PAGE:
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SPATIAL HETEROGENEITY AND HABITAT CONFIGURATION OVERCOME HABITAT COMPOSITION INFLUENCES ON ALPHA AND BETA MAMMAL DIVERSITY
Habitat fragmentation involves changes in landscape composition, configuration, and habitat quality, affecting both natural vegetation patches and the anthropogenic matrix. The effects of landscape modifications on biodiversity are currently subject to intense debate, and disentangling them is of utmost importance to support conservation strategies. We evaluated the importance of landscape composition, configuration, and spatial heterogeneity to explain α- and β-diversity of mammals within heterogeneous and fragmented landscapes. We expected species richness to be positively related to all predictive variables, with the strongest relationship with landscape composition, followed by configuration and spatial heterogeneity, respectively. We also expected landscape to influence both β-diversity components (nestedness and turnover), in the same order of importance expected for species richness, and with a stronger influence on the nestedness component due to deterministic loss of species more sensitive to habitat disturbance. We recorded small to large-sized mammal occurrences over 20 landscapes within Brazil and analyzed landscape structure using: i) thematic mapping of habitat features and ii) measures of spatial heterogeneity based on vegetation indexes derived from satellite images. We compared a set of models to explain species richness using the Akaike Information Criterion and evaluated the effects of differences in predictive variables between pairs of landscapes on both β-diversity components using a Multiple Regression on distance Matrix. We found that, against our expectations, landscape configuration was the main driver of species richness, followed by spatial heterogeneity and last by landscape composition. Species nestedness was explained, in order of importance, by spatial heterogeneity, landscape configuration, and landscape composition. Although conservation policies tend to focus mainly on habitat amount, we advocate that landscape management must include strategies to preserve and improve habitat quality and complexity in natural patches and the surrounding matrix, enabling landscapes to harbor higher species diversity.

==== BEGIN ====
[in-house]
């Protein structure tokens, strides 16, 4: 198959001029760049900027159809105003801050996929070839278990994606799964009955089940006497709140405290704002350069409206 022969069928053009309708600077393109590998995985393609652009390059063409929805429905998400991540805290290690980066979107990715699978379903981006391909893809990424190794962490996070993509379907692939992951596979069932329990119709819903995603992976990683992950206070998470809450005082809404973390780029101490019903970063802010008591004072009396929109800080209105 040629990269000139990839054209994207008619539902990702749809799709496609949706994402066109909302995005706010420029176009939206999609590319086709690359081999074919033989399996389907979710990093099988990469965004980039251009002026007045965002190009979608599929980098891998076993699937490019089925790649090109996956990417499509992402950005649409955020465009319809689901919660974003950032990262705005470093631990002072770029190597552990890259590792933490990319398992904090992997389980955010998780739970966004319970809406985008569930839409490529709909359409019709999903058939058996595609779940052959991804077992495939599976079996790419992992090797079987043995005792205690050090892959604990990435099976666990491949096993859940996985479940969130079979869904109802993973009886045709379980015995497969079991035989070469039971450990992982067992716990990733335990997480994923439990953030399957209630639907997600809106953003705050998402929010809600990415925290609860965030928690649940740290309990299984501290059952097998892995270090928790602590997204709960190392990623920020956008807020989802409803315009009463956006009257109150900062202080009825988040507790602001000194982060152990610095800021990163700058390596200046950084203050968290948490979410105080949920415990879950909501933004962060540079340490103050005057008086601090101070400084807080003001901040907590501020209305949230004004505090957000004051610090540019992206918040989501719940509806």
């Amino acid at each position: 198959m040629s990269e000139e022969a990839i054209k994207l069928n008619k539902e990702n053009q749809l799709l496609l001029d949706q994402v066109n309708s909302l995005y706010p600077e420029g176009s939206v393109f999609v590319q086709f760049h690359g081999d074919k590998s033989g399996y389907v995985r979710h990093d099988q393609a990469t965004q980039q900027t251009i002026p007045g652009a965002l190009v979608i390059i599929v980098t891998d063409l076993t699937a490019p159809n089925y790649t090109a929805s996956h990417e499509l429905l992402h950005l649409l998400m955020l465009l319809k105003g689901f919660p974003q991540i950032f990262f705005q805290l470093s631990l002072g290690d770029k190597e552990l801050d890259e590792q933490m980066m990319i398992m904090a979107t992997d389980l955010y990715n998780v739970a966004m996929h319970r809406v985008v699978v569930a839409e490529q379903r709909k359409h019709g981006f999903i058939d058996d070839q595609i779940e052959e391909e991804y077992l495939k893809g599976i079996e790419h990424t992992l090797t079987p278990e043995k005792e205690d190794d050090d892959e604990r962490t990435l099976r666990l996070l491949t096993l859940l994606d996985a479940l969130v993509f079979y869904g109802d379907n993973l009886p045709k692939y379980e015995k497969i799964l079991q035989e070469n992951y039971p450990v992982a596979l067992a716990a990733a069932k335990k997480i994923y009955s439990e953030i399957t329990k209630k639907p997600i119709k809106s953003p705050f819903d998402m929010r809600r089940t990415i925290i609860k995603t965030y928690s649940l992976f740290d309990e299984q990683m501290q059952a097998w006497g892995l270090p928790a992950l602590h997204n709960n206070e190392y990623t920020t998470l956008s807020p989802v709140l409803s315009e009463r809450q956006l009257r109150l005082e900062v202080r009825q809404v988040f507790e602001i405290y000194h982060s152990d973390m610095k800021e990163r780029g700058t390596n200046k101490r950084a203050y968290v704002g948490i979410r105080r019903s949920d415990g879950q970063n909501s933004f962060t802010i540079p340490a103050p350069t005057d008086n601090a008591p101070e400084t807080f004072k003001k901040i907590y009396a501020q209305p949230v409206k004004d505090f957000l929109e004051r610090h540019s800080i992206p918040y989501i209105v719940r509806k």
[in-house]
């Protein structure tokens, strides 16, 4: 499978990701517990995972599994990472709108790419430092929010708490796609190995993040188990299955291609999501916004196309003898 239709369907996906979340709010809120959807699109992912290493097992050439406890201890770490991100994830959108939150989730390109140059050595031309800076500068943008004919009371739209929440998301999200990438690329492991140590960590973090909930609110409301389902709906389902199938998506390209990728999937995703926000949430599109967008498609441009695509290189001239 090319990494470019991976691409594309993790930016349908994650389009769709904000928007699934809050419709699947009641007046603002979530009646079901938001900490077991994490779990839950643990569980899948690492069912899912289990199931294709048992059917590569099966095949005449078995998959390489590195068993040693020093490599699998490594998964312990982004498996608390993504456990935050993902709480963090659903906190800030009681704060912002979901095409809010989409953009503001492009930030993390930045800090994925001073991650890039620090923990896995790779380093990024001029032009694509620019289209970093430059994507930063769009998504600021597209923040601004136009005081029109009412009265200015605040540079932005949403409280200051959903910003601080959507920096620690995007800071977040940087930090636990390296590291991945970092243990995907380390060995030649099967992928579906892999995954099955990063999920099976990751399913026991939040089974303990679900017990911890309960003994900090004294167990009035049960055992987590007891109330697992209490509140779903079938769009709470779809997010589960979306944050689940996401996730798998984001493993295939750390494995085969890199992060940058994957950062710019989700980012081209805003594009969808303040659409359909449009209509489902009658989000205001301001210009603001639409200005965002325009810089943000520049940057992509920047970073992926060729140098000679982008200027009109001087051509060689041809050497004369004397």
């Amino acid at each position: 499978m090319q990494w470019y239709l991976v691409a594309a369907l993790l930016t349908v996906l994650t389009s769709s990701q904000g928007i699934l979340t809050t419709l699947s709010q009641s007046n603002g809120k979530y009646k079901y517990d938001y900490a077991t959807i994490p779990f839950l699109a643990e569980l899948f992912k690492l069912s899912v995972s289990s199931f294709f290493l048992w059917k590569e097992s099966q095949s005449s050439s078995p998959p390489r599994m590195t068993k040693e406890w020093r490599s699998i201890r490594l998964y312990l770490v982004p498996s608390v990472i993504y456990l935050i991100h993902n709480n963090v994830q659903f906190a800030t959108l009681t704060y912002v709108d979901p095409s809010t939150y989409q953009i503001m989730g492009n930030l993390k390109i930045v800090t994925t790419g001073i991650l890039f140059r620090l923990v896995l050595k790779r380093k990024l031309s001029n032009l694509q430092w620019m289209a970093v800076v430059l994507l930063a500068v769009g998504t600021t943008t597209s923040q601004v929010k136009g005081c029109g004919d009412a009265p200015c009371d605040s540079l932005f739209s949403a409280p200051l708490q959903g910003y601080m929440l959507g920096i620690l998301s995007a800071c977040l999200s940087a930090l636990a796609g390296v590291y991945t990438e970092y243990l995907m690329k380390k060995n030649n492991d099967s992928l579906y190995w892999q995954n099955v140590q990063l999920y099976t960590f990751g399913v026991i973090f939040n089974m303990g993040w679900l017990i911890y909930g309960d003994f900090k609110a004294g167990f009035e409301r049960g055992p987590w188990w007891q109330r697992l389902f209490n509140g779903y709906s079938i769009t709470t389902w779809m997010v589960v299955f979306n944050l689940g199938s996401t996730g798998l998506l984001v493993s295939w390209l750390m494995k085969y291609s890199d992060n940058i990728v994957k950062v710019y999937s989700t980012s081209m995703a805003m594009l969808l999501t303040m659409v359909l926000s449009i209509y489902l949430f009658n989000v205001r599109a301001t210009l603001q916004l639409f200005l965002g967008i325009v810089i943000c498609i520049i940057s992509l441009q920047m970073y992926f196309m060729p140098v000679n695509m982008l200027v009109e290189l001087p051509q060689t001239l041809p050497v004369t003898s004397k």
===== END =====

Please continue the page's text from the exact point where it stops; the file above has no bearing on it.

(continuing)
image texture, biotic homogenization, fragmentation, habitat modelling, species losses
Funding - ALR receives a doctoral scholarship (CNPq #153423/2016-1), LSMS receives a doctoral fellowship from the São Paulo Research Foundation - FAPESP (#2015/25316–6 and #2017/15772–0), FM has a post-doctoral scholarship (CAPES/PNPD #20131509), MCR was funded by FAPESP (#2013/50421-2), (CAPES/PROCAD #88881.068425/2014-01) and receives a research grant from CNPq (#312045/2013-1; #312292/2016-3), and NCC is a research fellow at CNPQ (Ecology). TSFS received a research grant from CNPq (##310144/2015-9) during part of the study.
Biologia da Conservação
André Luis Regolin, Milton Cezar Ribeiro, Felipe Martello, Geruza Leal Melo, Jonas Sponchiado, Luis Fernando Castro Campanha, Larissa Sayuri Moreira Sugai, Thiago Sanna Freire Silva, Nilton Carlos Cáceres